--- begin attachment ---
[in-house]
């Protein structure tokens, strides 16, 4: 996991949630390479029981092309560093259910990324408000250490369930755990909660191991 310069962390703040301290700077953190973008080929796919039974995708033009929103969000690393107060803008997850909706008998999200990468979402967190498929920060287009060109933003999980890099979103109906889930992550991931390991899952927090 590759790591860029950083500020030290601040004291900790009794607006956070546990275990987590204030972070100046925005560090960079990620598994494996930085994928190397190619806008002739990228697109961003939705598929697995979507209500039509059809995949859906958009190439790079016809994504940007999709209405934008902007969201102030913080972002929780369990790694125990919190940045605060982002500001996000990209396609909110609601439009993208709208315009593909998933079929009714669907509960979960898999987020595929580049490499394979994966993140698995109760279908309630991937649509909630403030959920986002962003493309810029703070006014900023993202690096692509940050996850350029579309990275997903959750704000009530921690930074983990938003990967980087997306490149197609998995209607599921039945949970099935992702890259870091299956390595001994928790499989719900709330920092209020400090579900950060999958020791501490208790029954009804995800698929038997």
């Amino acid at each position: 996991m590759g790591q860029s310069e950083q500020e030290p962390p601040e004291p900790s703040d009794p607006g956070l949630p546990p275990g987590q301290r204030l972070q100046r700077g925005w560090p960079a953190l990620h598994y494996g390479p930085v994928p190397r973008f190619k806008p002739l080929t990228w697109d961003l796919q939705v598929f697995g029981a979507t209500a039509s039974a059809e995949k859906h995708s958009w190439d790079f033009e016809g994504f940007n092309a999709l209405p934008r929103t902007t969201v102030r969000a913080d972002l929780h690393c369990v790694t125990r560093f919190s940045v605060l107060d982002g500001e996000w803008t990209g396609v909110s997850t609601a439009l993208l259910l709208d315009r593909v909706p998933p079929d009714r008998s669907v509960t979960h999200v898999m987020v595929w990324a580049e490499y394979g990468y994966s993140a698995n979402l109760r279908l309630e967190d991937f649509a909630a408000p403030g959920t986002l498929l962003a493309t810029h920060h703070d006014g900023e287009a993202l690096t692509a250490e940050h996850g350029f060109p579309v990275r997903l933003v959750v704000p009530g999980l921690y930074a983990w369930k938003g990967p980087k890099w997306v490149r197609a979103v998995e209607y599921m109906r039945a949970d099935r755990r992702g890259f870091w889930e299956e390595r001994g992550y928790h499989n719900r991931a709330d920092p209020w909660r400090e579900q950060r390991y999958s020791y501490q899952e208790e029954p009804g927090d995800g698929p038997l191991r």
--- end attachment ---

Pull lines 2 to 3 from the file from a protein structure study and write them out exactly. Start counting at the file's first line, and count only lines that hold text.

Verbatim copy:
């Protein structure tokens, strides 16, 4: 996991949630390479029981092309560093259910990324408000250490369930755990909660191991 310069962390703040301290700077953190973008080929796919039974995708033009929103969000690393107060803008997850909706008998999200990468979402967190498929920060287009060109933003999980890099979103109906889930992550991931390991899952927090 590759790591860029950083500020030290601040004291900790009794607006956070546990275990987590204030972070100046925005560090960079990620598994494996930085994928190397190619806008002739990228697109961003939705598929697995979507209500039509059809995949859906958009190439790079016809994504940007999709209405934008902007969201102030913080972002929780369990790694125990919190940045605060982002500001996000990209396609909110609601439009993208709208315009593909998933079929009714669907509960979960898999987020595929580049490499394979994966993140698995109760279908309630991937649509909630403030959920986002962003493309810029703070006014900023993202690096692509940050996850350029579309990275997903959750704000009530921690930074983990938003990967980087997306490149197609998995209607599921039945949970099935992702890259870091299956390595001994928790499989719900709330920092209020400090579900950060999958020791501490208790029954009804995800698929038997």
């Amino acid at each position: 996991m590759g790591q860029s310069e950083q500020e030290p962390p601040e004291p900790s703040d009794p607006g956070l949630p546990p275990g987590q301290r204030l972070q100046r700077g925005w560090p960079a953190l990620h598994y494996g390479p930085v994928p190397r973008f190619k806008p002739l080929t990228w697109d961003l796919q939705v598929f697995g029981a979507t209500a039509s039974a059809e995949k859906h995708s958009w190439d790079f033009e016809g994504f940007n092309a999709l209405p934008r929103t902007t969201v102030r969000a913080d972002l929780h690393c369990v790694t125990r560093f919190s940045v605060l107060d982002g500001e996000w803008t990209g396609v909110s997850t609601a439009l993208l259910l709208d315009r593909v909706p998933p079929d009714r008998s669907v509960t979960h999200v898999m987020v595929w990324a580049e490499y394979g990468y994966s993140a698995n979402l109760r279908l309630e967190d991937f649509a909630a408000p403030g959920t986002l498929l962003a493309t810029h920060h703070d006014g900023e287009a993202l690096t692509a250490e940050h996850g350029f060109p579309v990275r997903l933003v959750v704000p009530g999980l921690y930074a983990w369930k938003g990967p980087k890099w997306v490149r197609a979103v998995e209607y599921m109906r039945a949970d099935r755990r992702g890259f870091w889930e299956e390595r001994g992550y928790h499989n719900r991931a709330d920092p209020w909660r400090e579900q950060r390991y999958s020791y501490q899952e208790e029954p009804g927090d995800g698929p038997l191991r």